Adding my thanks, Kit. After 6 kids, I struggled to shed those pounds after each. Mostly, I didn't want to go into another pregnancy too overweight already. I did it for health reasons then. But, after the last (nearly 22 yrs. ago), I was determined to fit back into some of my clothes and not buy new ones, since the maternity clothes no longer fit. I think we all know at what weight we each feel most comfortable being. It should never be a horse race to "model-size." And, we should all consider our health the most important issue. Extremes are unhealthy.
Sunday July 7, 2013, 5:24 pm
Great post! I had a C-section with my daughter and still have stretch marks and scars from that time! But, I wouldn't get rid of any of them because they remind me of an awesome time in my life and the incredible bond between mother and child is worth every scar and change in your body! I think we all need to mature in our culture and realize that there isn't one standard or template for beauty- "beauty is truly in the eye of the beholder," and "truth is beauty and beauty is truth."
The healthy size may not be the same size we were before we became pregnant, that too is big adjustment. Extremes are unhealthy and I think there are changes in our bodies as we age. The ever notorious "jelly belly" is a shock after number one, from then on we do know that goes quickly. Some get stretch marks some do not, but I don't know anyone that would trade a few pounds for the joy of pregnancy.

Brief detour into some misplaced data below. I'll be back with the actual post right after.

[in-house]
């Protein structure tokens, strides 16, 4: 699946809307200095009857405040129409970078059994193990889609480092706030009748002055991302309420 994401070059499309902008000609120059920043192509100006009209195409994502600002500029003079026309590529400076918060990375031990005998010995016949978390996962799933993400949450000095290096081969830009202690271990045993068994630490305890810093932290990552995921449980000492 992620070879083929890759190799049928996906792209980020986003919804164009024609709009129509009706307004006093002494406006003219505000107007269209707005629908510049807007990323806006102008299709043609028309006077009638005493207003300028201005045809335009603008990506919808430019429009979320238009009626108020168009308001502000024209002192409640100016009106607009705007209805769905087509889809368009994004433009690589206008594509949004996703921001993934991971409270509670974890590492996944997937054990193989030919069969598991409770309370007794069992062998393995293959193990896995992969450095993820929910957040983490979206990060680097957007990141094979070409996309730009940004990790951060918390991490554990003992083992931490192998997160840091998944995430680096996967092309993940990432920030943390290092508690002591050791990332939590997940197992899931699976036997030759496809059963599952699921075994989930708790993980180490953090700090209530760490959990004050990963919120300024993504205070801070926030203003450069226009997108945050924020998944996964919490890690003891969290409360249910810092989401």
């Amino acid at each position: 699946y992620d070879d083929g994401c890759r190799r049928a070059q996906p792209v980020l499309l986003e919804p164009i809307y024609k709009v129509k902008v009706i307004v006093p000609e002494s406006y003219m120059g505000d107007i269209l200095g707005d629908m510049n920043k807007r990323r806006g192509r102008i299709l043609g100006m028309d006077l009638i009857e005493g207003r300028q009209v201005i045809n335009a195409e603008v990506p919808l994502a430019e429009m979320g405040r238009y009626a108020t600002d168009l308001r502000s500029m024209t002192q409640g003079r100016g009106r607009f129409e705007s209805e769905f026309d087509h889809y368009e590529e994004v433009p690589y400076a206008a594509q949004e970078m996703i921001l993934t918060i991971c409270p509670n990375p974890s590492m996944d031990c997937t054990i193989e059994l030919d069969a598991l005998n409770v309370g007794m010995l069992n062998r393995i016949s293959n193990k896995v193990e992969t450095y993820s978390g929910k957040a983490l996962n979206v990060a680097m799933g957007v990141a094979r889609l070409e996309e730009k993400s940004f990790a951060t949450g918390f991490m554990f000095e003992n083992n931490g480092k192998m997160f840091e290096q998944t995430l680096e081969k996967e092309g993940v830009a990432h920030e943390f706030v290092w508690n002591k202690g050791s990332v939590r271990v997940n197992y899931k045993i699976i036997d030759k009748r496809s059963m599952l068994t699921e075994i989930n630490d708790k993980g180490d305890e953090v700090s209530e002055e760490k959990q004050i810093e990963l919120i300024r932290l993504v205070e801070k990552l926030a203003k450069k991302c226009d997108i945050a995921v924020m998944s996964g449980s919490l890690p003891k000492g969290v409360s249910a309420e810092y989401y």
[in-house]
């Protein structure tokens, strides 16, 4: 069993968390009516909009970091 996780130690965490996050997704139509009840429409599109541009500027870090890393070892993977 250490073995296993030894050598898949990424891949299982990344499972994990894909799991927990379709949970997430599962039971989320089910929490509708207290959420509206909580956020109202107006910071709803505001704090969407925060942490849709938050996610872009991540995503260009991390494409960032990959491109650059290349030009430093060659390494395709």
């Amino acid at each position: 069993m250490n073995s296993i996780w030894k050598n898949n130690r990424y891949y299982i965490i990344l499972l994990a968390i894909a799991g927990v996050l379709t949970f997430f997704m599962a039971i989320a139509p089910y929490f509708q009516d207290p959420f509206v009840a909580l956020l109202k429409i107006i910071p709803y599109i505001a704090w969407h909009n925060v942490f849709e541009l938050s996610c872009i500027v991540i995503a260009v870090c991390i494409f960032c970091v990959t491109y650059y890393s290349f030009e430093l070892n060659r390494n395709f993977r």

Sunday July 7, 2013, 6:24 pm
I am proud of my body..always have been..always will be..every wrinkle..line..crease..every spot..scar..veins..stretch marks..lack of body parts..It is who and what I am..what I became throughout my life..with age..with childbearing..with sickness or disease..It is all me..There is no shame in any of it..
Thank you Kit..I hope every woman sees this and can and will feel good about themselves just as they are..
Sunday July 7, 2013, 6:44 pm
We are Mother Earth's heartbeat, the life-givers, it is our responsibility to bring peace, harmony and balance back to the world. This will not happen if we continue to find fault with ourselves or perpetuate it on our sisters.
Love yourselves as you are NOT what some man's concept of you. Remember, most of these Corporate what you should buy, do, or be is from men. Take back your lives!
Sunday July 7, 2013, 7:55 pm
Not all women look the same after having a child or children. Some get stretch marks and sagging skin, others you can't tell they've had kids. No matter, be proud of who you are and I hope Beall makes all women feel empowered. Air brushing of photos has given women and men too, a distorted image of what most bodies look like.
Tuesday July 9, 2013, 9:29 am
I liked it, them. I was taken aback by the 14 year old's attempt to get one untouched photo each month. I had no idea they were ALL tricked up. Then again, I don't read magazines really. Even so, I wouldn't say these pictures changed my opinion about beauty, but then I don't hold the standard, or seemingly so, idea about that. I think all human beings are beautiful, within and without. I don't judge people on how they appear but by what they say and do. The rest is window dressing and biology, people are who they are, not what they look like. Women and men both.
Tuesday July 9, 2013, 3:33 pm
Our failure to recognize the beauty of the world is directly related to our training as consumers. We live lives of lies and betray ourselves with a personal dishonesty based on corporate need to sell products. Each of us is perfect. Just ask the Buddha.